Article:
Public bars were full of men standing by the bar and drinking as fast as they could afford to drink, almost all of them smoking continuously. [You have been warned about sweeping generalizations. There might have been some men not smoking or not getting drunk.] They were not the sort of places frequented by unaccompanied women. In many places, a woman visiting a pub was assumed to be a prostitute. (No, I am not speaking from experience here.)

caskbeer_pour

Draught Beer

The main drink, almost the only drink, in pubs was draught beer, which came from wooden barrels, using a pump operated by hand. It was a physical process, called ‘pulling a pint,’ involving more power and skill than the modern taps. (Nowadays carbon dioxide is added in the pumping process. Draught bitter had enough gas to provide pressure from the barrels in the cellar.) One long pull might half fill the glass and subsequent pulls had to be judged to stop when it was full.

beerglass

There was only one shape for the pint glass as shown above. It normally came with much more of a ‘head,’ much more froth at the top than is shown. (We were not troubled so much by weights and measure legislation and a frothy top was traditionally expected.) The pump handle was a simple, large handle unadorned by any brand name for the beer. All the customers ever asked for was a pint of bitter or a pint of mild. (It presumably did have a brand name but the brand – and advertising in general – were much less prominent. There was no choice of brand.)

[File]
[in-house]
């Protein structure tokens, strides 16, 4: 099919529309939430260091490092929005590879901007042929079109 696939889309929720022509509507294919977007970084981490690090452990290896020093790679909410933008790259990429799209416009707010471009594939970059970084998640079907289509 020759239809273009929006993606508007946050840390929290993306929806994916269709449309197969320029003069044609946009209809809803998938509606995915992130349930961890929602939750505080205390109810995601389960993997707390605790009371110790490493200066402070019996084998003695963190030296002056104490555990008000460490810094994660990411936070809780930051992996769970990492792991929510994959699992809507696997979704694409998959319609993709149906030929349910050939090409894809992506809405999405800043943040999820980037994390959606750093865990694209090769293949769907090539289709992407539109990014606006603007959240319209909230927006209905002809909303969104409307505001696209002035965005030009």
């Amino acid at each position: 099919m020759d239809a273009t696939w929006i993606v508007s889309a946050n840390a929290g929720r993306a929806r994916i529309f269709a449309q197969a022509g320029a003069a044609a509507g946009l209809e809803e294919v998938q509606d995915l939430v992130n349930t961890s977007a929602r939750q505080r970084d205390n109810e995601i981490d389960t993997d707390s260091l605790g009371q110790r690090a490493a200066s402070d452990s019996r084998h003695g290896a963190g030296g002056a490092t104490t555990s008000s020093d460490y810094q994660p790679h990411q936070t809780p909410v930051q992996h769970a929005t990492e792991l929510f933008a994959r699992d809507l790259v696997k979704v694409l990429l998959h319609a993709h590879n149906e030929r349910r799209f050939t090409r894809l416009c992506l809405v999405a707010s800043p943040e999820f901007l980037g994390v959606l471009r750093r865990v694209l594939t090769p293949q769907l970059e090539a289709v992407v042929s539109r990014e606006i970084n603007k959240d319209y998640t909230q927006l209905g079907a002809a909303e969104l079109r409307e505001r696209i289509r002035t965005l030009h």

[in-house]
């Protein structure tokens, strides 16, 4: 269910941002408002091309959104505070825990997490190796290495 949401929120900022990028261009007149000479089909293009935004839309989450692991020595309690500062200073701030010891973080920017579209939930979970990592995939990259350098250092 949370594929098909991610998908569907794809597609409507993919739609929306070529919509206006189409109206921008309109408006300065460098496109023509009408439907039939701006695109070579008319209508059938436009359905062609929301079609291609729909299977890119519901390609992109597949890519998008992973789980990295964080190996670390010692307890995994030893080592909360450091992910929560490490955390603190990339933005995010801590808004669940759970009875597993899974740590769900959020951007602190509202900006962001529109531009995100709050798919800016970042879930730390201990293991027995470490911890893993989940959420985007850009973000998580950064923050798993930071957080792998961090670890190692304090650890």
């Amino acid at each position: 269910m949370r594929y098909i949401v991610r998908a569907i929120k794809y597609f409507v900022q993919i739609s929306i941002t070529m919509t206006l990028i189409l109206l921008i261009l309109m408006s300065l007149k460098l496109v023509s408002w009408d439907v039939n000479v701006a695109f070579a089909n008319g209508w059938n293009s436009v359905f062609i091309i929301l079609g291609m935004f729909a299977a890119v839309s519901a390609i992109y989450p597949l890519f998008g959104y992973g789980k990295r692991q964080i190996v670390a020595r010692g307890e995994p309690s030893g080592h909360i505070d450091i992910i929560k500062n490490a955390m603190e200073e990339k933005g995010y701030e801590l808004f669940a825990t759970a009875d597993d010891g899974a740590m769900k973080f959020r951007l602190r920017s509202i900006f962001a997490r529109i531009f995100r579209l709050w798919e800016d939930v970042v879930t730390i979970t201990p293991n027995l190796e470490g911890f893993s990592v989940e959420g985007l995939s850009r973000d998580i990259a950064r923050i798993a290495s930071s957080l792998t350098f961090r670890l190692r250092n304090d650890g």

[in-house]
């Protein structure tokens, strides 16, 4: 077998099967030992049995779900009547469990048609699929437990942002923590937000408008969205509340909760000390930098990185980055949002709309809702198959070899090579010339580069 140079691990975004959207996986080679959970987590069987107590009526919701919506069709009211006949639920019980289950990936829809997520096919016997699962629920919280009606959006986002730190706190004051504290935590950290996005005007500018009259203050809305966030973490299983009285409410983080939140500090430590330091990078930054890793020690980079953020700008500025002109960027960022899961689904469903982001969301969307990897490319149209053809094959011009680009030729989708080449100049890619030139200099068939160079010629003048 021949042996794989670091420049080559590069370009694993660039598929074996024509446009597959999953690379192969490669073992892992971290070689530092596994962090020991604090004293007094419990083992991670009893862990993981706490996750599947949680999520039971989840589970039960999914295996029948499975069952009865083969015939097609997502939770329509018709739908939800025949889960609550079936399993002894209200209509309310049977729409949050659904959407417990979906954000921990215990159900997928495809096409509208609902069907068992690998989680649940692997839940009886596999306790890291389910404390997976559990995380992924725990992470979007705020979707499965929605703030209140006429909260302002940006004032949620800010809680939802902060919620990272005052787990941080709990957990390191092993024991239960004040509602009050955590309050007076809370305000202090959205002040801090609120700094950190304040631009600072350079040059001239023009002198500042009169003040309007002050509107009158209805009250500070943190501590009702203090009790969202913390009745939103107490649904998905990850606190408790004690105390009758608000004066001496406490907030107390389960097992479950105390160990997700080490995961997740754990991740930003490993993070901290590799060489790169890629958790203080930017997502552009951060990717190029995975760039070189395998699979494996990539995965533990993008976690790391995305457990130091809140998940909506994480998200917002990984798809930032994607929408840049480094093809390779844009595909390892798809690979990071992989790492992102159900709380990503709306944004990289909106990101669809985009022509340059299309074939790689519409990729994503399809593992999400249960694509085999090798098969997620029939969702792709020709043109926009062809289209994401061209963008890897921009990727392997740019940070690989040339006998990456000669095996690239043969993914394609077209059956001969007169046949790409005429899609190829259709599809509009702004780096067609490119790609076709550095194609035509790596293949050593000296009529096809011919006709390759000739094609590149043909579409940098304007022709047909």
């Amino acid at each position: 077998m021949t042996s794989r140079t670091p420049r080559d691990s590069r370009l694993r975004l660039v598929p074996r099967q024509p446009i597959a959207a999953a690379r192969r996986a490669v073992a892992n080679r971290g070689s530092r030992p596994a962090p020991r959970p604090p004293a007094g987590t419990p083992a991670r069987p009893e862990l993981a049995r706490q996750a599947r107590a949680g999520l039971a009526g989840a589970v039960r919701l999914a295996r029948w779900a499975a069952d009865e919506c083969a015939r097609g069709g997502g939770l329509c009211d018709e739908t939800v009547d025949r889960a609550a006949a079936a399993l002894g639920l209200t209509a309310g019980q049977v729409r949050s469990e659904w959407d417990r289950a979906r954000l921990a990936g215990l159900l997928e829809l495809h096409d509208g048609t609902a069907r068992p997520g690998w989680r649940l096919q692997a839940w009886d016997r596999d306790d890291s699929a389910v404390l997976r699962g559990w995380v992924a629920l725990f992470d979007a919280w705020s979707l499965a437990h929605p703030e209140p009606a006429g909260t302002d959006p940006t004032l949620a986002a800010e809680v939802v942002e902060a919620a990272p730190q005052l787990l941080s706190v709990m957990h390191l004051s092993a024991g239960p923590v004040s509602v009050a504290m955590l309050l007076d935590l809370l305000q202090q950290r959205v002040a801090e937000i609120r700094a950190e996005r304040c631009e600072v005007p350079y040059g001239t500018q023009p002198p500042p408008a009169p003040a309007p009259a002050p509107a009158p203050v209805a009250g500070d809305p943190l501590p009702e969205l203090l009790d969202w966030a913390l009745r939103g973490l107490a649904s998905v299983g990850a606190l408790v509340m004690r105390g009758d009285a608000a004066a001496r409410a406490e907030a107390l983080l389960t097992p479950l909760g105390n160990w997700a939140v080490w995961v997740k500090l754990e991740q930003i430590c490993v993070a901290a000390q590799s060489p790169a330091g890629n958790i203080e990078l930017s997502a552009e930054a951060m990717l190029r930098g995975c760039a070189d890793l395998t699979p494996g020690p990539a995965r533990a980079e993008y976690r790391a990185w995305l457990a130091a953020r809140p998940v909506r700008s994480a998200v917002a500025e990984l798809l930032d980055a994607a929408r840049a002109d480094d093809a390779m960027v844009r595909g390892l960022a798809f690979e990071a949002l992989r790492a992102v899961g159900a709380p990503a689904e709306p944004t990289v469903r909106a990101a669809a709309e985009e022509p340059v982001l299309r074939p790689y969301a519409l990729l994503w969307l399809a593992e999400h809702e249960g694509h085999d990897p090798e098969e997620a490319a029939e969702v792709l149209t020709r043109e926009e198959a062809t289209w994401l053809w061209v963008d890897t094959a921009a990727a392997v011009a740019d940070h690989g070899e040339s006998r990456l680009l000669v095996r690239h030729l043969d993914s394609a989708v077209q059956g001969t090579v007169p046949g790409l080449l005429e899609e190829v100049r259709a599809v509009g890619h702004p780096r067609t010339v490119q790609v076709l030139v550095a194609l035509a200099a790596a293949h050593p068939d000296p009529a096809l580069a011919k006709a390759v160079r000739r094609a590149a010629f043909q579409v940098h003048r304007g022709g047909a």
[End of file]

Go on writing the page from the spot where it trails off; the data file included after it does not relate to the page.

While I continue with several more sweeping generalizations, I need to make many remarks that may now be considered sexist. As you will remember from [20] Sex Discrimination we were sexist then, so I am just describing how things were.

Bottled Beer

Men drank draught beer, generally bitter, occasionally mild and bitter. There were bottled beers, called light ale or pale ale, which were similar to draught bitter, and other darker beers called stout. Bottled beer came in different glasses and were of indeterminate volume – so you asked for a bottle rather than a pint. (A bottle was somewhere between a pint and a half pint.)